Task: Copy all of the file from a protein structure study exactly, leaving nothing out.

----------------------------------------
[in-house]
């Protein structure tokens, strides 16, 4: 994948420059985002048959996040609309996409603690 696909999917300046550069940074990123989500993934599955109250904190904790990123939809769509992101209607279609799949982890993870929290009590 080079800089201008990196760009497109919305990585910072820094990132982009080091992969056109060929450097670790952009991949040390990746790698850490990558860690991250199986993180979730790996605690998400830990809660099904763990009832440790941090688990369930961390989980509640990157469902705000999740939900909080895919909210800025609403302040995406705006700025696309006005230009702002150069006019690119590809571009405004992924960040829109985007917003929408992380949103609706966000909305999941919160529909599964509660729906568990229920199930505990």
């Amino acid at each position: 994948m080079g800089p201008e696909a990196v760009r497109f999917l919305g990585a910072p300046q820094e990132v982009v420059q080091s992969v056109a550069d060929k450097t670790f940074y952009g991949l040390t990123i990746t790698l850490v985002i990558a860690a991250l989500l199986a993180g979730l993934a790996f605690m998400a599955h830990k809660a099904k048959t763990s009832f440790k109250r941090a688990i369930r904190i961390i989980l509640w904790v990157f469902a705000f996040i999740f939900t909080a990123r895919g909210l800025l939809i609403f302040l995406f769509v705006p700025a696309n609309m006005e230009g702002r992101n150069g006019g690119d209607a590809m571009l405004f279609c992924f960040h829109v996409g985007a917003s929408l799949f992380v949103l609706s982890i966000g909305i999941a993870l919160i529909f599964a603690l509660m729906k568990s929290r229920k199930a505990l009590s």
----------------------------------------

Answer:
[in-house]
């Protein structure tokens, strides 16, 4: 994948420059985002048959996040609309996409603690 696909999917300046550069940074990123989500993934599955109250904190904790990123939809769509992101209607279609799949982890993870929290009590 080079800089201008990196760009497109919305990585910072820094990132982009080091992969056109060929450097670790952009991949040390990746790698850490990558860690991250199986993180979730790996605690998400830990809660099904763990009832440790941090688990369930961390989980509640990157469902705000999740939900909080895919909210800025609403302040995406705006700025696309006005230009702002150069006019690119590809571009405004992924960040829109985007917003929408992380949103609706966000909305999941919160529909599964509660729906568990229920199930505990």
């Amino acid at each position: 994948m080079g800089p201008e696909a990196v760009r497109f999917l919305g990585a910072p300046q820094e990132v982009v420059q080091s992969v056109a550069d060929k450097t670790f940074y952009g991949l040390t990123i990746t790698l850490v985002i990558a860690a991250l989500l199986a993180g979730l993934a790996f605690m998400a599955h830990k809660a099904k048959t763990s009832f440790k109250r941090a688990i369930r904190i961390i989980l509640w904790v990157f469902a705000f996040i999740f939900t909080a990123r895919g909210l800025l939809i609403f302040l995406f769509v705006p700025a696309n609309m006005e230009g702002r992101n150069g006019g690119d209607a590809m571009l405004f279609c992924f960040h829109v996409g985007a917003s929408l799949f992380v949103l609706s982890i966000g909305i999941a993870l919160i529909f599964a603690l509660m729906k568990s929290r229920k199930a505990l009590s």